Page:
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Studio Practices

We strive to create a healthy studio environment, for our small team, our clients, and neighbors. Our studio eschews traditional jewelry industry chemicals, such as Sparex Acid, Chemical Oxidizers, Plating, and so on. Our production is limited, we never over produce, guaranteeing materials are consciously consumed and our restrained volume means our finished pieces are not flooding the market and contributing to retail glut. 



An alloy of copper and tin, brass has been used in jewelry since the Medieval era for its workability and easily manipulated appearance. Contact with skin will sometimes leave a temporary and painless dark mark, especially during periods of humidity. Depending on your preference, you can polish brass to a high shine for a gold-like appearance, or allow it to oxidize, giving it a more aged look. Brass is easily cleaned with household substances like toothpaste and ketchup, but we advise that you use care when cleaning your brass jewelry, and avoid letting any cleaning products come in contact with the fiber. A soft polishing cloth works great for this.



We use 100% Recycled Gold during the casting process in NYC. We prefer to use 14K gold, coming in either Yellow Gold or Rose Gold. Due to gold's non-tarnish nature, simple warm water and mild soap will remove dirt and oils to restore original luster.


Sterling Silver

Because pure silver is too soft to use in its elemental state, jewelers have used sterling silver (an alloy of silver and copper) since the 12th century to produce objects with a bright white luster that naturally resist tarnish. Silver can also be cleaned with a variety of household products, but again, we advise that you avoid letting cleaning products come in contact with fibers, and advise using a soft polishing cloth.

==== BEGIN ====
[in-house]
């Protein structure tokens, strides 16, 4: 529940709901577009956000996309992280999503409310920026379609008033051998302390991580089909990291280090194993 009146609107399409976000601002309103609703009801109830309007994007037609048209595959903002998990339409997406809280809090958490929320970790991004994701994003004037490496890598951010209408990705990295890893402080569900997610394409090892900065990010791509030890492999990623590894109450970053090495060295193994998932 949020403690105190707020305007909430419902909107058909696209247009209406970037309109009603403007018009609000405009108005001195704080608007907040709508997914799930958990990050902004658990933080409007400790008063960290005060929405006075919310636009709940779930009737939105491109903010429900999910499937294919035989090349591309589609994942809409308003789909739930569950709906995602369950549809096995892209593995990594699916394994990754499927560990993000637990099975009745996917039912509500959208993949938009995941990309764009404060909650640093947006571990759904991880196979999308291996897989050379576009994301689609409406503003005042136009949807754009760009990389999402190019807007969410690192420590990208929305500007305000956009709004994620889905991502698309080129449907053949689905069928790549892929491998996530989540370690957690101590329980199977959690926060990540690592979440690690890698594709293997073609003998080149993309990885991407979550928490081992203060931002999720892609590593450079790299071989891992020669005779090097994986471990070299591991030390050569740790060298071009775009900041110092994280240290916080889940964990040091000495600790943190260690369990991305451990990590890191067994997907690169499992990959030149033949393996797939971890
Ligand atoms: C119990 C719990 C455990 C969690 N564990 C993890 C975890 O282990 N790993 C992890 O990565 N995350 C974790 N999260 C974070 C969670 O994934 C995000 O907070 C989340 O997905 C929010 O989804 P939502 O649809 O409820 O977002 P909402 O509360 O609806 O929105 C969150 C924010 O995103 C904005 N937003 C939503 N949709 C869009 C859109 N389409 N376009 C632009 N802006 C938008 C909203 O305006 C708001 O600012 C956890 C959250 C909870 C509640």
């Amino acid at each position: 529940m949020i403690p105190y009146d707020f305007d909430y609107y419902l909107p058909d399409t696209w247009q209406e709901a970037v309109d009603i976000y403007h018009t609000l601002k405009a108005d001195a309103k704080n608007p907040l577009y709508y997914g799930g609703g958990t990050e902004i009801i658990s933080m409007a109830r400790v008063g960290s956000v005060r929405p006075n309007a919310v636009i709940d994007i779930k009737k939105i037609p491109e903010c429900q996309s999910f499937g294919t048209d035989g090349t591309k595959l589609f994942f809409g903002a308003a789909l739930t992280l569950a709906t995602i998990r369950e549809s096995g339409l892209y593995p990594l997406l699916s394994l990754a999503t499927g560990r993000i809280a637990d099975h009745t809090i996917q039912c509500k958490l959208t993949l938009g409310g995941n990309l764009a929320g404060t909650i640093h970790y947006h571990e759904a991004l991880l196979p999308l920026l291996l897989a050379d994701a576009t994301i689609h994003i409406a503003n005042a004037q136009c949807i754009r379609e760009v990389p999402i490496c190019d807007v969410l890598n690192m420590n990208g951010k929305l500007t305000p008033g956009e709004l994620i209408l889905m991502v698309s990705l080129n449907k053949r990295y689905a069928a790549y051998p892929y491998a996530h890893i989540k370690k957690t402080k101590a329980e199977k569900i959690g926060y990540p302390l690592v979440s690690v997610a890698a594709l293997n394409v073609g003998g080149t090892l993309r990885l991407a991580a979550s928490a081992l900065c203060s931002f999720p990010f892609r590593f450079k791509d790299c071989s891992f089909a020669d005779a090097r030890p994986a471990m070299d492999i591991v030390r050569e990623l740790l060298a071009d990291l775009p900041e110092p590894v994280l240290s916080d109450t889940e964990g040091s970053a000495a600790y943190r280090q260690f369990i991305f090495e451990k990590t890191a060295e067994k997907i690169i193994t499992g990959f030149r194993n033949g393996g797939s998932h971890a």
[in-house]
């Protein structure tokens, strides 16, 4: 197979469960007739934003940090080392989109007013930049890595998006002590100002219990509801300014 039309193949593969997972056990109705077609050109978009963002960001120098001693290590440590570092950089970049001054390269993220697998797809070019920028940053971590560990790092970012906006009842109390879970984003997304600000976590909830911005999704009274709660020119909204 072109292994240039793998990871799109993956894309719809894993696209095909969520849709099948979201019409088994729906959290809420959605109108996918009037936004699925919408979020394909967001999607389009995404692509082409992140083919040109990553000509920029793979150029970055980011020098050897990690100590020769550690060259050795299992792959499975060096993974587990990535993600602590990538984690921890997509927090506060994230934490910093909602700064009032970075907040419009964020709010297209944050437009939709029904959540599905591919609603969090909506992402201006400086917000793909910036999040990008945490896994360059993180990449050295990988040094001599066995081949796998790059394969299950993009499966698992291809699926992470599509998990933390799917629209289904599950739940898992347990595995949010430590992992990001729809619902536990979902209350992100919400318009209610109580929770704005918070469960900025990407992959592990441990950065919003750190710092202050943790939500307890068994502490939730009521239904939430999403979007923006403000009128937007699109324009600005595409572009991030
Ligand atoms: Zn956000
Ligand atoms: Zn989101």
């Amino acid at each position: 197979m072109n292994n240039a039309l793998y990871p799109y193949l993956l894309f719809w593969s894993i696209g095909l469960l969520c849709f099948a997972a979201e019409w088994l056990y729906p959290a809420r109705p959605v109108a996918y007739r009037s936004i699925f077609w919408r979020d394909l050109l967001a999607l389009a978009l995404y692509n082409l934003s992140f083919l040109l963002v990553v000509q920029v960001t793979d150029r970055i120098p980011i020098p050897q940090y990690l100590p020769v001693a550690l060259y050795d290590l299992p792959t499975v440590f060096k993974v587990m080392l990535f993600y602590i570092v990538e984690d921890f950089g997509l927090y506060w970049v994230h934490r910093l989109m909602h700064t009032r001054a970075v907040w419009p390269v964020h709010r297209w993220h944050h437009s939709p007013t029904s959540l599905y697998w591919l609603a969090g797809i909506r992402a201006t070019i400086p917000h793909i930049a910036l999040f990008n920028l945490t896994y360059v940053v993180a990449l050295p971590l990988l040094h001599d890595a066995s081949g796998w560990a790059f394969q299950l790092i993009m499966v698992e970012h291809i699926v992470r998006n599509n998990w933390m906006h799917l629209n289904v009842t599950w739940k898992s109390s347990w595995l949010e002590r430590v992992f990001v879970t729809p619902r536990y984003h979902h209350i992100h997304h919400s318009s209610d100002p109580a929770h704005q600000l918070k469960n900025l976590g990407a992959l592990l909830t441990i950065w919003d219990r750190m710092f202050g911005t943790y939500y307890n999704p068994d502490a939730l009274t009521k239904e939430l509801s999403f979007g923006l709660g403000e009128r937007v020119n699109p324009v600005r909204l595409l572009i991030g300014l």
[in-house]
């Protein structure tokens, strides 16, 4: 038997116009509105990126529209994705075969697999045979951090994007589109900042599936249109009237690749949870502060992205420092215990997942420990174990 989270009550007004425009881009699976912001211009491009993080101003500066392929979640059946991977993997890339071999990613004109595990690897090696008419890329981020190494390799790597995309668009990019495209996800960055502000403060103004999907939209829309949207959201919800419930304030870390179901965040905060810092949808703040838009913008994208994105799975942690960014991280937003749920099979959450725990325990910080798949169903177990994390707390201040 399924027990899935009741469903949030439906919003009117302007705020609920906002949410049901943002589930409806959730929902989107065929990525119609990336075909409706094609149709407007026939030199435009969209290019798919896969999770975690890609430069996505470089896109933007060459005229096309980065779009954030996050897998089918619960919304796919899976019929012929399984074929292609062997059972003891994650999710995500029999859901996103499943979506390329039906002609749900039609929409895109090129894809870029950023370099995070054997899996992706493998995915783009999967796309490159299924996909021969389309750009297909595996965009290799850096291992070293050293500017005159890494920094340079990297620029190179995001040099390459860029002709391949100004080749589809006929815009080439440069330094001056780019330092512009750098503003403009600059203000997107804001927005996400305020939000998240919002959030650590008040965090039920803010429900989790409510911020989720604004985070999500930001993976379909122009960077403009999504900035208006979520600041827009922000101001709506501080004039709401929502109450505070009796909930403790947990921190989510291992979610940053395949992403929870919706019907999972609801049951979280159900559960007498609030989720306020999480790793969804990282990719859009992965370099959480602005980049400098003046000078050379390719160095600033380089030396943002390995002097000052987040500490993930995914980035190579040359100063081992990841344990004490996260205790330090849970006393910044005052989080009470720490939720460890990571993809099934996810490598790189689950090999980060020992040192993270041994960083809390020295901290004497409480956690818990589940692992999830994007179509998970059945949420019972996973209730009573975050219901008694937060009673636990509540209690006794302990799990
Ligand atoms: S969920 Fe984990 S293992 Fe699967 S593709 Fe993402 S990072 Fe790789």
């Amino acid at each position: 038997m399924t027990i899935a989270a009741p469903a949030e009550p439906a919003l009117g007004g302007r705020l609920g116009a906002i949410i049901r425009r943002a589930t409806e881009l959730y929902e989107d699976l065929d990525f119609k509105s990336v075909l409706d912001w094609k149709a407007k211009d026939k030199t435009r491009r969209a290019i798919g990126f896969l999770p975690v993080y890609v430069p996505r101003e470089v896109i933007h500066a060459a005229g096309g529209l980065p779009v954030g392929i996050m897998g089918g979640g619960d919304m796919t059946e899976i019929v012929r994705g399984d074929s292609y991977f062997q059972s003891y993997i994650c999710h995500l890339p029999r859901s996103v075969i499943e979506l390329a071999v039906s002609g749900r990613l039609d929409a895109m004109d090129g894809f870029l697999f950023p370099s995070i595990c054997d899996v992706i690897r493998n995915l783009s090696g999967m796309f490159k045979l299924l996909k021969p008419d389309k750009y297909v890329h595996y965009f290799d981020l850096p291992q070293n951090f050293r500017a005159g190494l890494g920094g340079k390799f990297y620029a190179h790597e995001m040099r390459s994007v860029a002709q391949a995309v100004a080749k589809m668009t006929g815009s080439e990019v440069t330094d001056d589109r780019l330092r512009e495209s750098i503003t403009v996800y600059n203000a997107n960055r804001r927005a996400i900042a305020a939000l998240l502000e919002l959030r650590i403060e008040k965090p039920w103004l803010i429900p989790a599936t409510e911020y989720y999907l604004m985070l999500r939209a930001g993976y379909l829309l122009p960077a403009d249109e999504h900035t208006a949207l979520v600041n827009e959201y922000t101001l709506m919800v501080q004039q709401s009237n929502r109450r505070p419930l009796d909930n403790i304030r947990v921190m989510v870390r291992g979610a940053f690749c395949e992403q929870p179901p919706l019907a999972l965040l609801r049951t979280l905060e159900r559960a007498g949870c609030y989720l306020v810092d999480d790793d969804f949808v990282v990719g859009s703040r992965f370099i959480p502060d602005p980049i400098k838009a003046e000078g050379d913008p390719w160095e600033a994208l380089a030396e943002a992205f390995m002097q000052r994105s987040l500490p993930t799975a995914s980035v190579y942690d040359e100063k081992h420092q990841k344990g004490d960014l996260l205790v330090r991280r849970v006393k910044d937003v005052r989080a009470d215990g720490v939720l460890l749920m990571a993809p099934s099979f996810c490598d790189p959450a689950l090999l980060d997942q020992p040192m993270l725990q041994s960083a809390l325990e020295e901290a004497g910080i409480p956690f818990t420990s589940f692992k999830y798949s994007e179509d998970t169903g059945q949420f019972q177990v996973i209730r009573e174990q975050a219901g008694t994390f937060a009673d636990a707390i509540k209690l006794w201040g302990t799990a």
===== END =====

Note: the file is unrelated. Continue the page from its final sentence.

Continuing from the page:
Vintage Components

Sourced from dead-stock warehouses in the Northeast United States, these 'rescued' metals are non-ferrious and nickle free. We often re-work these limited edition finds or use them as sources of inspiration.



We use natural fibers like cotton, silk, and linen, and dye these materials with natural, plant-based dyes sourced sustainably by providers that we trust. You can read about the dyes in more detail below—most of them have been used for centuries with the same methods that we employ to this day. Because of these natural processes, the color can change over time, and with exposure to the elements. Lessening the fiber’s exposure to sun, water, and direct contact with skin will help preserve the integrity of the dye.


About the Dyes 


Fustic is one of the classic natural dyes—an extract prepared from the heartwood of Chlorophora tinctoria, a tree from the Mulberry family. Fustic is sustainably harvested.



Indigo is one of the oldest known dyes, dating back to 3000BC. Through proper extraction, indigo plant can produce a spectrum of blue hues, ranging from light to deep midnight blues. We utilize a non-toxic, lye-free extraction process, to minimize exposure to the caustic.


Logwood Black

A 3 day multi-step process involving iron and tannin mordanting, and multiple dye applications of fustic and logwood.


Tea Tannin and Iron

This mixture is prepared in Erin Considine's studio from black tea leaves and rusting metal objects submerged in water and vinegar. This cocktail produces a warm ecru on silk and linen.



An abundantly-growing legume tree native to the Caribbean, logwood can produce a range of colors, from a very pale purple to true black. The dye comes from the bark of the tree, which is wild crafted and harvested sustainably.



A multi-step dye application process where a series of dye layers create an exclusive and one-of-a-kind colorway.


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